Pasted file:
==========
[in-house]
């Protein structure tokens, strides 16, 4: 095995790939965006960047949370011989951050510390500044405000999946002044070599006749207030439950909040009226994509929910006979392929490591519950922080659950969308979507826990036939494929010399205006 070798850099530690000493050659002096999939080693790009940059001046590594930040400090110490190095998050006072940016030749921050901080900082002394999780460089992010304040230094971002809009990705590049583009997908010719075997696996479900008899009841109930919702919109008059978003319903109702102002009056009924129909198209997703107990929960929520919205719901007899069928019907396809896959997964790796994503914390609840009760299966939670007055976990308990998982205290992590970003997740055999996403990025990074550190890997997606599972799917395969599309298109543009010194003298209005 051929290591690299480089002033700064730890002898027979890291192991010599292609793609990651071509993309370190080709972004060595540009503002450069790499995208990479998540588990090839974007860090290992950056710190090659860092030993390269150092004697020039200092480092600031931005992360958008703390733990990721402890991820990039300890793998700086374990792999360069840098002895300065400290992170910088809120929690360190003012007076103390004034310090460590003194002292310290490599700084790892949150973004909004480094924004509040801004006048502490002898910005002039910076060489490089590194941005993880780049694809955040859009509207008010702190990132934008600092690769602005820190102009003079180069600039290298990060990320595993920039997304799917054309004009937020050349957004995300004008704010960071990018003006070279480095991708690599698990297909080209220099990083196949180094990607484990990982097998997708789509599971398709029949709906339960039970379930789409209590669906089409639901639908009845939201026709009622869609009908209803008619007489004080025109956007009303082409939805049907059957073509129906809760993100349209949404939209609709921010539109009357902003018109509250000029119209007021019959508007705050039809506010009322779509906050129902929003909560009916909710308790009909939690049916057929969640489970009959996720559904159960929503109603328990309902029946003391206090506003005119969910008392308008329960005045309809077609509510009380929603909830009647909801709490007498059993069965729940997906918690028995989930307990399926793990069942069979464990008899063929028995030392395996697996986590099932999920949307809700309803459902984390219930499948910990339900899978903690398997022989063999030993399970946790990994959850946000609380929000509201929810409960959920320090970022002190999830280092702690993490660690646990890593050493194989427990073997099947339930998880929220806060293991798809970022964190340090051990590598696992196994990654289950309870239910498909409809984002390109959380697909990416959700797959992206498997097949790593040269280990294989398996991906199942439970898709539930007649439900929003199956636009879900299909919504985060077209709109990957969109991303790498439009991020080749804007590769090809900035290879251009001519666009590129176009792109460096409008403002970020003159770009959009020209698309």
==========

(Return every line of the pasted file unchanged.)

[in-house]
């Protein structure tokens, strides 16, 4: 095995790939965006960047949370011989951050510390500044405000999946002044070599006749207030439950909040009226994509929910006979392929490591519950922080659950969308979507826990036939494929010399205006 070798850099530690000493050659002096999939080693790009940059001046590594930040400090110490190095998050006072940016030749921050901080900082002394999780460089992010304040230094971002809009990705590049583009997908010719075997696996479900008899009841109930919702919109008059978003319903109702102002009056009924129909198209997703107990929960929520919205719901007899069928019907396809896959997964790796994503914390609840009760299966939670007055976990308990998982205290992590970003997740055999996403990025990074550190890997997606599972799917395969599309298109543009010194003298209005 051929290591690299480089002033700064730890002898027979890291192991010599292609793609990651071509993309370190080709972004060595540009503002450069790499995208990479998540588990090839974007860090290992950056710190090659860092030993390269150092004697020039200092480092600031931005992360958008703390733990990721402890991820990039300890793998700086374990792999360069840098002895300065400290992170910088809120929690360190003012007076103390004034310090460590003194002292310290490599700084790892949150973004909004480094924004509040801004006048502490002898910005002039910076060489490089590194941005993880780049694809955040859009509207008010702190990132934008600092690769602005820190102009003079180069600039290298990060990320595993920039997304799917054309004009937020050349957004995300004008704010960071990018003006070279480095991708690599698990297909080209220099990083196949180094990607484990990982097998997708789509599971398709029949709906339960039970379930789409209590669906089409639901639908009845939201026709009622869609009908209803008619007489004080025109956007009303082409939805049907059957073509129906809760993100349209949404939209609709921010539109009357902003018109509250000029119209007021019959508007705050039809506010009322779509906050129902929003909560009916909710308790009909939690049916057929969640489970009959996720559904159960929503109603328990309902029946003391206090506003005119969910008392308008329960005045309809077609509510009380929603909830009647909801709490007498059993069965729940997906918690028995989930307990399926793990069942069979464990008899063929028995030392395996697996986590099932999920949307809700309803459902984390219930499948910990339900899978903690398997022989063999030993399970946790990994959850946000609380929000509201929810409960959920320090970022002190999830280092702690993490660690646990890593050493194989427990073997099947339930998880929220806060293991798809970022964190340090051990590598696992196994990654289950309870239910498909409809984002390109959380697909990416959700797959992206498997097949790593040269280990294989398996991906199942439970898709539930007649439900929003199956636009879900299909919504985060077209709109990957969109991303790498439009991020080749804007590769090809900035290879251009001519666009590129176009792109460096409008403002970020003159770009959009020209698309």